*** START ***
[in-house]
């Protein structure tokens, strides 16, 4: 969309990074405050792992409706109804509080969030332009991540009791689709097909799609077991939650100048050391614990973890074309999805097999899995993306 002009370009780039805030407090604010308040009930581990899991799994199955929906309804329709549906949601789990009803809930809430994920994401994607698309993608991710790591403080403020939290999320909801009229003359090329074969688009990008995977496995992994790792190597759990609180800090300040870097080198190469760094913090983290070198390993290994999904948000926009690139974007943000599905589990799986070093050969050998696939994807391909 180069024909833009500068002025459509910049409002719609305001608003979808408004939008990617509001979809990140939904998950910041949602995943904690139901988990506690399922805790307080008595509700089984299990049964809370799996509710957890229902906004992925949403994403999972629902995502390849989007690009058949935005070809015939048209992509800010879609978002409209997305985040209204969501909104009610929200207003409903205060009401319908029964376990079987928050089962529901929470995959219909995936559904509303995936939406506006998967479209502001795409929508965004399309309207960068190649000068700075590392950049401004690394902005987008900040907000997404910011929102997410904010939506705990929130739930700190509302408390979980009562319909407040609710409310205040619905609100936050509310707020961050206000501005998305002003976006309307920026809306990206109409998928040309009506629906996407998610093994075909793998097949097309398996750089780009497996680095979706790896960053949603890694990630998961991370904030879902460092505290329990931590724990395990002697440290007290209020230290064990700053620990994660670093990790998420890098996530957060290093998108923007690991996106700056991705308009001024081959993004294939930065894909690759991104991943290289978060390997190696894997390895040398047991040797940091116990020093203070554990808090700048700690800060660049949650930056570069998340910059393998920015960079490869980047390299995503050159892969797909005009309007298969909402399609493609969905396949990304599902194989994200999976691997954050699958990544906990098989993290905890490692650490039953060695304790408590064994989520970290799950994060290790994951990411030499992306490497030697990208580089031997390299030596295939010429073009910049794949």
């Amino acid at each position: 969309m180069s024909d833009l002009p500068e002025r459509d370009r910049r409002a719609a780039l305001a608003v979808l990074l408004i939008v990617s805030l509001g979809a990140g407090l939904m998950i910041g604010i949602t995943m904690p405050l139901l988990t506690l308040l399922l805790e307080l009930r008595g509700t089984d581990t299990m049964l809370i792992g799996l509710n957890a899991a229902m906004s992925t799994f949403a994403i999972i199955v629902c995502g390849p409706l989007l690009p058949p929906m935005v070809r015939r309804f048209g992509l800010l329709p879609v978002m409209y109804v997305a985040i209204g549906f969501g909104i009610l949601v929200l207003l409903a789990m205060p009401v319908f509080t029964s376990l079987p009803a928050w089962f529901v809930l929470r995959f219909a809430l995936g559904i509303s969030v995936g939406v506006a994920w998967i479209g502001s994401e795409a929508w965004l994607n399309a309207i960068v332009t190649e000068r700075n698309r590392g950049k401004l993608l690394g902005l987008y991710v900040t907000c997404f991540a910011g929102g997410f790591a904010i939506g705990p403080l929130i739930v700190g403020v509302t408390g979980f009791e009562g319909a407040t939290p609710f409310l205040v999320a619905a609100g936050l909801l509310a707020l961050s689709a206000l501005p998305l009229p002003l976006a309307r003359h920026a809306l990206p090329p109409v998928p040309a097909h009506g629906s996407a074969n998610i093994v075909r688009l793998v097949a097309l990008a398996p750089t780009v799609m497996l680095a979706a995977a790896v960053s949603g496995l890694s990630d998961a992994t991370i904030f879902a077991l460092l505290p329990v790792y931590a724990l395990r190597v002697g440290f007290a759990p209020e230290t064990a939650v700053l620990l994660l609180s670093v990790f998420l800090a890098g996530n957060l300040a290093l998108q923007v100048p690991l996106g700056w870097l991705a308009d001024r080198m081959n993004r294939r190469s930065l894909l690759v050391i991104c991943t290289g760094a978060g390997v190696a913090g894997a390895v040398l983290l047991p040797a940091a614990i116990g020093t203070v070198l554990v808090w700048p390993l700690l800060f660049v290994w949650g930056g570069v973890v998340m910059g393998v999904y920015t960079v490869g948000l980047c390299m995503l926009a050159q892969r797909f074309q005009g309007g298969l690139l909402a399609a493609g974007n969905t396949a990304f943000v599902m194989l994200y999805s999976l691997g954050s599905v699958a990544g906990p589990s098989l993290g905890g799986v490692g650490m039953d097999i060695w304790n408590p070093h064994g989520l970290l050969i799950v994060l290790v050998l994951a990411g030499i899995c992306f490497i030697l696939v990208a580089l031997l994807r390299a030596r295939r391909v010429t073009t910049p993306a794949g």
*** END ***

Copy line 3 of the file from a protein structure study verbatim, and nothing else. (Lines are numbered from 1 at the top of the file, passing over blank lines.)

């Amino acid at each position: 969309m180069s024909d833009l002009p500068e002025r459509d370009r910049r409002a719609a780039l305001a608003v979808l990074l408004i939008v990617s805030l509001g979809a990140g407090l939904m998950i910041g604010i949602t995943m904690p405050l139901l988990t506690l308040l399922l805790e307080l009930r008595g509700t089984d581990t299990m049964l809370i792992g799996l509710n957890a899991a229902m906004s992925t799994f949403a994403i999972i199955v629902c995502g390849p409706l989007l690009p058949p929906m935005v070809r015939r309804f048209g992509l800010l329709p879609v978002m409209y109804v997305a985040i209204g549906f969501g909104i009610l949601v929200l207003l409903a789990m205060p009401v319908f509080t029964s376990l079987p009803a928050w089962f529901v809930l929470r995959f219909a809430l995936g559904i509303s969030v995936g939406v506006a994920w998967i479209g502001s994401e795409a929508w965004l994607n399309a309207i960068v332009t190649e000068r700075n698309r590392g950049k401004l993608l690394g902005l987008y991710v900040t907000c997404f991540a910011g929102g997410f790591a904010i939506g705990p403080l929130i739930v700190g403020v509302t408390g979980f009791e009562g319909a407040t939290p609710f409310l205040v999320a619905a609100g936050l909801l509310a707020l961050s689709a206000l501005p998305l009229p002003l976006a309307r003359h920026a809306l990206p090329p109409v998928p040309a097909h009506g629906s996407a074969n998610i093994v075909r688009l793998v097949a097309l990008a398996p750089t780009v799609m497996l680095a979706a995977a790896v960053s949603g496995l890694s990630d998961a992994t991370i904030f879902a077991l460092l505290p329990v790792y931590a724990l395990r190597v002697g440290f007290a759990p209020e230290t064990a939650v700053l620990l994660l609180s670093v990790f998420l800090a890098g996530n957060l300040a290093l998108q923007v100048p690991l996106g700056w870097l991705a308009d001024r080198m081959n993004r294939r190469s930065l894909l690759v050391i991104c991943t290289g760094a978060g390997v190696a913090g894997a390895v040398l983290l047991p040797a940091a614990i116990g020093t203070v070198l554990v808090w700048p390993l700690l800060f660049v290994w949650g930056g570069v973890v998340m910059g393998v999904y920015t960079v490869g948000l980047c390299m995503l926009a050159q892969r797909f074309q005009g309007g298969l690139l909402a399609a493609g974007n969905t396949a990304f943000v599902m194989l994200y999805s999976l691997g954050s599905v699958a990544g906990p589990s098989l993290g905890g799986v490692g650490m039953d097999i060695w304790n408590p070093h064994g989520l970290l050969i799950v994060l290790v050998l994951a990411g030499i899995c992306f490497i030697l696939v990208a580089l031997l994807r390299a030596r295939r391909v010429t073009t910049p993306a794949g």